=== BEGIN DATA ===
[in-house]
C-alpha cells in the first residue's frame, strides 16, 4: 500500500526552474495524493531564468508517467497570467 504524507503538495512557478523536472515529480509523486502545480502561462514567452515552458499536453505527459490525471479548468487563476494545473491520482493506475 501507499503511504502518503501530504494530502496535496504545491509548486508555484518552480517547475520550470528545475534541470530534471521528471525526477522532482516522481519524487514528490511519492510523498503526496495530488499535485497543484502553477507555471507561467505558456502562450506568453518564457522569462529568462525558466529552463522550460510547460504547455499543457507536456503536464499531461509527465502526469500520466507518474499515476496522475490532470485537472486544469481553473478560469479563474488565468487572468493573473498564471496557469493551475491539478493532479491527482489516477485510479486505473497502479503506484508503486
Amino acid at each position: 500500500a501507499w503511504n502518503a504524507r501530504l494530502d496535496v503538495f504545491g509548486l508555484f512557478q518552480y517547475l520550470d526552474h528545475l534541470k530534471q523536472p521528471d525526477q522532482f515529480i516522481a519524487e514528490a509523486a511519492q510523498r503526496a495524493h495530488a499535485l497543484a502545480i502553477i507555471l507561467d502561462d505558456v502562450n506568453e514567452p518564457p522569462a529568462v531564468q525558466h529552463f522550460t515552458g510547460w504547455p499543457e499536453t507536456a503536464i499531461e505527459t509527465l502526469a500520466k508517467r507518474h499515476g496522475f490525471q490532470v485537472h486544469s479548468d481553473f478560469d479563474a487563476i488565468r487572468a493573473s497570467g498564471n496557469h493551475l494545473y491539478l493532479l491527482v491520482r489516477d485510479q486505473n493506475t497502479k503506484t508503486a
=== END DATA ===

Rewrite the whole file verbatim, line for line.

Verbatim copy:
[in-house]
C-alpha cells in the first residue's frame, strides 16, 4: 500500500526552474495524493531564468508517467497570467 504524507503538495512557478523536472515529480509523486502545480502561462514567452515552458499536453505527459490525471479548468487563476494545473491520482493506475 501507499503511504502518503501530504494530502496535496504545491509548486508555484518552480517547475520550470528545475534541470530534471521528471525526477522532482516522481519524487514528490511519492510523498503526496495530488499535485497543484502553477507555471507561467505558456502562450506568453518564457522569462529568462525558466529552463522550460510547460504547455499543457507536456503536464499531461509527465502526469500520466507518474499515476496522475490532470485537472486544469481553473478560469479563474488565468487572468493573473498564471496557469493551475491539478493532479491527482489516477485510479486505473497502479503506484508503486
Amino acid at each position: 500500500a501507499w503511504n502518503a504524507r501530504l494530502d496535496v503538495f504545491g509548486l508555484f512557478q518552480y517547475l520550470d526552474h528545475l534541470k530534471q523536472p521528471d525526477q522532482f515529480i516522481a519524487e514528490a509523486a511519492q510523498r503526496a495524493h495530488a499535485l497543484a502545480i502553477i507555471l507561467d502561462d505558456v502562450n506568453e514567452p518564457p522569462a529568462v531564468q525558466h529552463f522550460t515552458g510547460w504547455p499543457e499536453t507536456a503536464i499531461e505527459t509527465l502526469a500520466k508517467r507518474h499515476g496522475f490525471q490532470v485537472h486544469s479548468d481553473f478560469d479563474a487563476i488565468r487572468a493573473s497570467g498564471n496557469h493551475l494545473y491539478l493532479l491527482v491520482r489516477d485510479q486505473n493506475t497502479k503506484t508503486a